- Nights #3—#7: The road toward great restful nights gets easier. Your body has gone through the brief “What’s this?” phase and now your positional therapy learning curve really kicks in. You may wake up for a brief period when the wearable gently vibrates, but in the morning there’s a good chance you won’t remember doing so. And your reaction to the wearable’s vibrations, which will likely occur less often through time, will further diminish.
- Nights #8 and beyond: You should be getting more and more accustomed to the vibrations. AND your wearable will likely start vibrating less often as your body’s response to sleeping in a healthier position becomes further ingrained.
For optimal results, KEEP USING YOUR WEARABLE, even after you’re getting a better night’s sleep. You may even be tempted to stop for a few nights. However, your previous habit of sleeping on your back will return, and you may need to adjust to your Snooor wearable again.
*Each person is different, so this schedule is an approximation of the adjustment period.
SNORING REDUCTION: A BRIEF HISTORY
The snoring problem is as old as human history. For centuries, positional therapy has been considered the most effective anti-snoring strategy.
During the Revolutionary War, American soldiers were ordered to wear their backpacks during the night, to prevent them from sleeping on their backs and giving away their position to the British. Some two centuries later, doctors used tennis balls to the same effect. In the 1960s, their anti-snoring “prescription” involved sewing tennis balls into the backs of their study subjects’ pajamas, forcing the back snorers to sleep on their sides. This low-tech method worked very well for its time.
In 1985, RD Cartwright published one of the first scientific papers that addressed positional therapy’s role in preventing sleep apnea. In her study, she used a biofeedback apparatus that sounded an alarm when a person slept on his back for longer than 15 seconds.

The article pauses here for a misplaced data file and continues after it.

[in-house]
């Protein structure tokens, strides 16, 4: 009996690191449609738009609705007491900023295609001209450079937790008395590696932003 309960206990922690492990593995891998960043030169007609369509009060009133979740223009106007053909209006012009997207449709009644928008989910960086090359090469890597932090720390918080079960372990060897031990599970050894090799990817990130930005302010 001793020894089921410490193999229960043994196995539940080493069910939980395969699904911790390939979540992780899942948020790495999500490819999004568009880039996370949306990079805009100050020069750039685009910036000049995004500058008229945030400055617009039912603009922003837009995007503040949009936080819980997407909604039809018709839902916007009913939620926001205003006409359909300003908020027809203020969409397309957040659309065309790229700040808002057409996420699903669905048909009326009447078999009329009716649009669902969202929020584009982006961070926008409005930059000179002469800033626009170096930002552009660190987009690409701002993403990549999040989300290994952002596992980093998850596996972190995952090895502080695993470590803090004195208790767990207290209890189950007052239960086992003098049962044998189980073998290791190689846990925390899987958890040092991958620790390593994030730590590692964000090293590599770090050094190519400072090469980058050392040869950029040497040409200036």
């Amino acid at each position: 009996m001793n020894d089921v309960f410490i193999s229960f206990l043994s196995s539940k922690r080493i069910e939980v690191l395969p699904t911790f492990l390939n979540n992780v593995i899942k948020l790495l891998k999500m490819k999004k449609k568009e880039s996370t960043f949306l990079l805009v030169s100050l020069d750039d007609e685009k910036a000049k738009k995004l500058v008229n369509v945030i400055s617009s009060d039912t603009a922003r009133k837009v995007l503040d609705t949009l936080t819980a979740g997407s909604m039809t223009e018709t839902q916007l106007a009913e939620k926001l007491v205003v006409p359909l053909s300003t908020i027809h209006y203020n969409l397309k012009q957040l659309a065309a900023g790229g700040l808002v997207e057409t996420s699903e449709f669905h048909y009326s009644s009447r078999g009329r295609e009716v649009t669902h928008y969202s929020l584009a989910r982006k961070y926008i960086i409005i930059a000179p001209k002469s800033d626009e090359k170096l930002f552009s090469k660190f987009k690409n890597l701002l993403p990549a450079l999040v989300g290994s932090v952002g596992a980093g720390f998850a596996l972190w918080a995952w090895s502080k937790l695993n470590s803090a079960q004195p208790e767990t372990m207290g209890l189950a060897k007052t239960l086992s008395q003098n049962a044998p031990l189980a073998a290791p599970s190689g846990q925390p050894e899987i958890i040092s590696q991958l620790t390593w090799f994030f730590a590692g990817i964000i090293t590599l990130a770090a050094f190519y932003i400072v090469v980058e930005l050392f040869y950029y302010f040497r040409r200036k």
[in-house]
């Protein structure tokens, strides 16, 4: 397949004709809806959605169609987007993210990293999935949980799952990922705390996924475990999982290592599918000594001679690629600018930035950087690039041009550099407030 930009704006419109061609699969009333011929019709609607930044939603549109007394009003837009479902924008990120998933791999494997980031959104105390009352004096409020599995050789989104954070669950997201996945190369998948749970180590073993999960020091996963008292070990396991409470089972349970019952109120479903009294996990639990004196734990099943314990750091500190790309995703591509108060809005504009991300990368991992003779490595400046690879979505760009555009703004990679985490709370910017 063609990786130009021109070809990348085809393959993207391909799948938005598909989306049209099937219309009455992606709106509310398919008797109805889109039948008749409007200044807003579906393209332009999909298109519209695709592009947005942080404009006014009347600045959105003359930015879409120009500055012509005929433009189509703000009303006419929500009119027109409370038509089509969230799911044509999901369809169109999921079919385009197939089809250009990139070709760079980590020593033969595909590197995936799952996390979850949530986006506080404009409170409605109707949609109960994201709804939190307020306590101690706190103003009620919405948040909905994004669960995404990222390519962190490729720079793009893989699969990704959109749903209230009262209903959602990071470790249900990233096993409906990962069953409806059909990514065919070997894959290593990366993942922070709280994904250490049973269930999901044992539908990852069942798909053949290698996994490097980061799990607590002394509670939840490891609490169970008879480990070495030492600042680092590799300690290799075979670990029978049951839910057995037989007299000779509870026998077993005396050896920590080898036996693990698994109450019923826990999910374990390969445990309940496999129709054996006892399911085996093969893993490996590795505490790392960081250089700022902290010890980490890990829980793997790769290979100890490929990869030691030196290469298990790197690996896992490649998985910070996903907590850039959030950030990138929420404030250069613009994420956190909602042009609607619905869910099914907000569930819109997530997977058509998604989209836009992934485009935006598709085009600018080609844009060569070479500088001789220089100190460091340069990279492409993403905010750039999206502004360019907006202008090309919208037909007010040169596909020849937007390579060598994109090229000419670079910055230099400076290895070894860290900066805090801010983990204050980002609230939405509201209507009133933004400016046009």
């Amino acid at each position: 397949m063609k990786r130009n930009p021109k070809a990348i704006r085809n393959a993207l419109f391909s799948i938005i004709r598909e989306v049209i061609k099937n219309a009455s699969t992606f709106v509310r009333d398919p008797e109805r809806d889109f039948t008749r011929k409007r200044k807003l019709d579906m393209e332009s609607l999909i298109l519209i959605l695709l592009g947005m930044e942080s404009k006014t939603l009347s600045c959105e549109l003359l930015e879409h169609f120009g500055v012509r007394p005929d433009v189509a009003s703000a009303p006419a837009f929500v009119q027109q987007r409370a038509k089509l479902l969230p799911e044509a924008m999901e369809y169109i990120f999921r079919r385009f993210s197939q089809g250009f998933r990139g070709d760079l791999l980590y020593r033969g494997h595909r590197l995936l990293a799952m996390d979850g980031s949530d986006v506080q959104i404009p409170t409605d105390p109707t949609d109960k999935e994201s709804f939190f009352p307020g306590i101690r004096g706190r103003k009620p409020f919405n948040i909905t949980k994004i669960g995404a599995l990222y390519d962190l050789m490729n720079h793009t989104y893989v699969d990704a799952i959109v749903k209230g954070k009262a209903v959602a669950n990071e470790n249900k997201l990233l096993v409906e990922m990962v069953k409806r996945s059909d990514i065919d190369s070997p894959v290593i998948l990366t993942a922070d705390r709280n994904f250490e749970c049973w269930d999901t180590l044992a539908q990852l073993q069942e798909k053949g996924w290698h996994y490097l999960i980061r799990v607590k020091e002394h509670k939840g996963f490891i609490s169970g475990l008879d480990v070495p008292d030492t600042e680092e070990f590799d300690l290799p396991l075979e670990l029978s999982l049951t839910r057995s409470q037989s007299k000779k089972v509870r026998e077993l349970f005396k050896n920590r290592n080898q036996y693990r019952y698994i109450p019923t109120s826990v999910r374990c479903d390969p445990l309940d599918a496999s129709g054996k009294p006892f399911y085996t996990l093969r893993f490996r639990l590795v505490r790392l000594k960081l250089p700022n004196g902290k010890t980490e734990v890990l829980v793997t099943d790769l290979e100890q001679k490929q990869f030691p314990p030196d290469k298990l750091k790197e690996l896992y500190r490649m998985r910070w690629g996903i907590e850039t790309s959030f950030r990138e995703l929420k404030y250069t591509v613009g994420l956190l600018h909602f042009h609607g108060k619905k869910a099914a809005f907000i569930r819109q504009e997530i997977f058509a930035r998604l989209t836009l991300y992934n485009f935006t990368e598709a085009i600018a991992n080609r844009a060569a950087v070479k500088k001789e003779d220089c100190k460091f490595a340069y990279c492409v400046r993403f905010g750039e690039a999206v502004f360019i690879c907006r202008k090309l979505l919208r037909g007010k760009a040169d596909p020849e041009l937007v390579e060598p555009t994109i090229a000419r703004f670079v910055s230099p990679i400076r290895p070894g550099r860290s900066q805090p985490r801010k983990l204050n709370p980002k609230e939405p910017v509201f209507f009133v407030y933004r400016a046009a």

Cartwright’s study proved that people could indeed be trained to sleep on their side more often. The result: an absence of tongue interference and opened airway passages.
In the 1990s, as more and more studies proved the effectiveness of positional therapy, commercial interest in positional therapy developed, as companies expanded on the biofeedback signal concept to get back sleepers on their sides. Using a vibration motor, several at-home anti-snoring aids were developed.
The legitimacy of positional therapy as an anti-snoring technique took a huge step forward with the 2011 publication of a study that focused on the position of the head and its effect on snoring. It concluded that the study subjects’ head position – specifically the tongue’s position in the throat – had a great effect on their sleep quality. The study found that tilting the head even slightly could have a measurable impact on clear breathing, even when the study’s subjects slept in the supine position. This showed that anti-snoring devices are most effective when focused more on the position of the head, rather than the entire body.
The SNOOOR team took notice. In 2018, SNOOOR developed a dynamic anti-snoring device that effectively blends wearable technology and positional therapy.
SNOOOR uses the proven science* of side sleeping combined with a lightweight design to alert snorers when they’re sleeping on their backs. A gentle vibration prompts snorers to move their body or head to the side, without disturbing the sleep of the snorer or their partner.
- Treatment of snoring positional therapy in patients with positional obstructive sleep apnea syndrome External Link
- Positional therapy in sleep apnoea – one fits all? What determines success in positional therapy in sleep apnoea syndrome External Link
- Subjective effects of the sleep position trainer on snoring outcomes in position-dependent non-apneic snorers External Link